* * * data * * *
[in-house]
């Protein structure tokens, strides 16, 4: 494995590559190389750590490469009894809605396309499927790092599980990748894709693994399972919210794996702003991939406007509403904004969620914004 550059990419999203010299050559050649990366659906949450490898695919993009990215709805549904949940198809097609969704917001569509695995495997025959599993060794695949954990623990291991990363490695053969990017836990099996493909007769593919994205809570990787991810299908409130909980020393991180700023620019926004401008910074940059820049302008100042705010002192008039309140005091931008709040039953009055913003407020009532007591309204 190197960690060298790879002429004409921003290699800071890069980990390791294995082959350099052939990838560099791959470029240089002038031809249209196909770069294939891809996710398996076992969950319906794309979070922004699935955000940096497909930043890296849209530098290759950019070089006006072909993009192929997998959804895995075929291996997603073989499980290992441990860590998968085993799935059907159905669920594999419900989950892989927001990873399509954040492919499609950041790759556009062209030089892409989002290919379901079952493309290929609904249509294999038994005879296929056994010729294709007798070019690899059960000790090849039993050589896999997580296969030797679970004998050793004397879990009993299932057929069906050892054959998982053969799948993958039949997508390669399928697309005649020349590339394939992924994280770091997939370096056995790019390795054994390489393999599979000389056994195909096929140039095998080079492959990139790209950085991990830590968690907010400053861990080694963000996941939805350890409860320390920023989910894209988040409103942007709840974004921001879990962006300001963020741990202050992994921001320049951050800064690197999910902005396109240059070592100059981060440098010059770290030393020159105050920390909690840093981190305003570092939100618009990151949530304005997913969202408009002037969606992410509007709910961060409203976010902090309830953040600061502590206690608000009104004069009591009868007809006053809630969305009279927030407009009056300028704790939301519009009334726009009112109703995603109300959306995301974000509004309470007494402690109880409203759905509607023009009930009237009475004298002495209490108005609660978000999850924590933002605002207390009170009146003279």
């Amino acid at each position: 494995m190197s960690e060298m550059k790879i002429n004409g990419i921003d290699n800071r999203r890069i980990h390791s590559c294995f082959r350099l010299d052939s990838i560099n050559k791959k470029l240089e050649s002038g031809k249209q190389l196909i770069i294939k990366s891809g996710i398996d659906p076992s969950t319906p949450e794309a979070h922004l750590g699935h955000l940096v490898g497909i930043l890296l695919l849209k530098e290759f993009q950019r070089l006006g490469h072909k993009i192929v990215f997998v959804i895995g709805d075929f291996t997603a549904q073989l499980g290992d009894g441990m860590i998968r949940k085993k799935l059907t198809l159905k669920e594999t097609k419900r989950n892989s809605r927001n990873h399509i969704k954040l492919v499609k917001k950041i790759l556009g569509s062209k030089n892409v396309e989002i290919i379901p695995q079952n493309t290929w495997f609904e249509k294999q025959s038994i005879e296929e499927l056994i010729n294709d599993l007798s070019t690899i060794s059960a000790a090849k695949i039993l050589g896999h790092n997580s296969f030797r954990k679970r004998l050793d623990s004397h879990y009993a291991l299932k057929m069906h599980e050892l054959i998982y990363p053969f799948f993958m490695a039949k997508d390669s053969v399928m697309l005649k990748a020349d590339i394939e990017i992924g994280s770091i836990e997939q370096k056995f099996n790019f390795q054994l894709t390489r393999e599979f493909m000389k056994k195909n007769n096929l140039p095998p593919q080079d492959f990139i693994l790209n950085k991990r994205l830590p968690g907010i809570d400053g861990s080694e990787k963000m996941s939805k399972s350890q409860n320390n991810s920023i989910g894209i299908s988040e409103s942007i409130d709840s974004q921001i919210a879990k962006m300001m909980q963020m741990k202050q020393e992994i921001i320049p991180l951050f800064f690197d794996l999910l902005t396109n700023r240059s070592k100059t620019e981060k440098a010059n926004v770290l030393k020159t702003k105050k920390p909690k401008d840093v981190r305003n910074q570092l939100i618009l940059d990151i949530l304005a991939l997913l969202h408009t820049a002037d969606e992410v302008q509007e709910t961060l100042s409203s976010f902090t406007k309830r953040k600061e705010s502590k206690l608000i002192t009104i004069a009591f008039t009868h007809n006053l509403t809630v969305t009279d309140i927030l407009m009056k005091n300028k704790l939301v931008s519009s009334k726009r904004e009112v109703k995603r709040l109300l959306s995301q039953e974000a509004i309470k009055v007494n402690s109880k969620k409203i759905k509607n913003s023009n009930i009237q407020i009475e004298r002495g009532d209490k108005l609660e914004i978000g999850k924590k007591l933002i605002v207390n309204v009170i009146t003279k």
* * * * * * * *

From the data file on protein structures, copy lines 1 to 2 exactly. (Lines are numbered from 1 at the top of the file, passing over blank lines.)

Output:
[in-house]
């Protein structure tokens, strides 16, 4: 494995590559190389750590490469009894809605396309499927790092599980990748894709693994399972919210794996702003991939406007509403904004969620914004 550059990419999203010299050559050649990366659906949450490898695919993009990215709805549904949940198809097609969704917001569509695995495997025959599993060794695949954990623990291991990363490695053969990017836990099996493909007769593919994205809570990787991810299908409130909980020393991180700023620019926004401008910074940059820049302008100042705010002192008039309140005091931008709040039953009055913003407020009532007591309204 190197960690060298790879002429004409921003290699800071890069980990390791294995082959350099052939990838560099791959470029240089002038031809249209196909770069294939891809996710398996076992969950319906794309979070922004699935955000940096497909930043890296849209530098290759950019070089006006072909993009192929997998959804895995075929291996997603073989499980290992441990860590998968085993799935059907159905669920594999419900989950892989927001990873399509954040492919499609950041790759556009062209030089892409989002290919379901079952493309290929609904249509294999038994005879296929056994010729294709007798070019690899059960000790090849039993050589896999997580296969030797679970004998050793004397879990009993299932057929069906050892054959998982053969799948993958039949997508390669399928697309005649020349590339394939992924994280770091997939370096056995790019390795054994390489393999599979000389056994195909096929140039095998080079492959990139790209950085991990830590968690907010400053861990080694963000996941939805350890409860320390920023989910894209988040409103942007709840974004921001879990962006300001963020741990202050992994921001320049951050800064690197999910902005396109240059070592100059981060440098010059770290030393020159105050920390909690840093981190305003570092939100618009990151949530304005997913969202408009002037969606992410509007709910961060409203976010902090309830953040600061502590206690608000009104004069009591009868007809006053809630969305009279927030407009009056300028704790939301519009009334726009009112109703995603109300959306995301974000509004309470007494402690109880409203759905509607023009009930009237009475004298002495209490108005609660978000999850924590933002605002207390009170009146003279």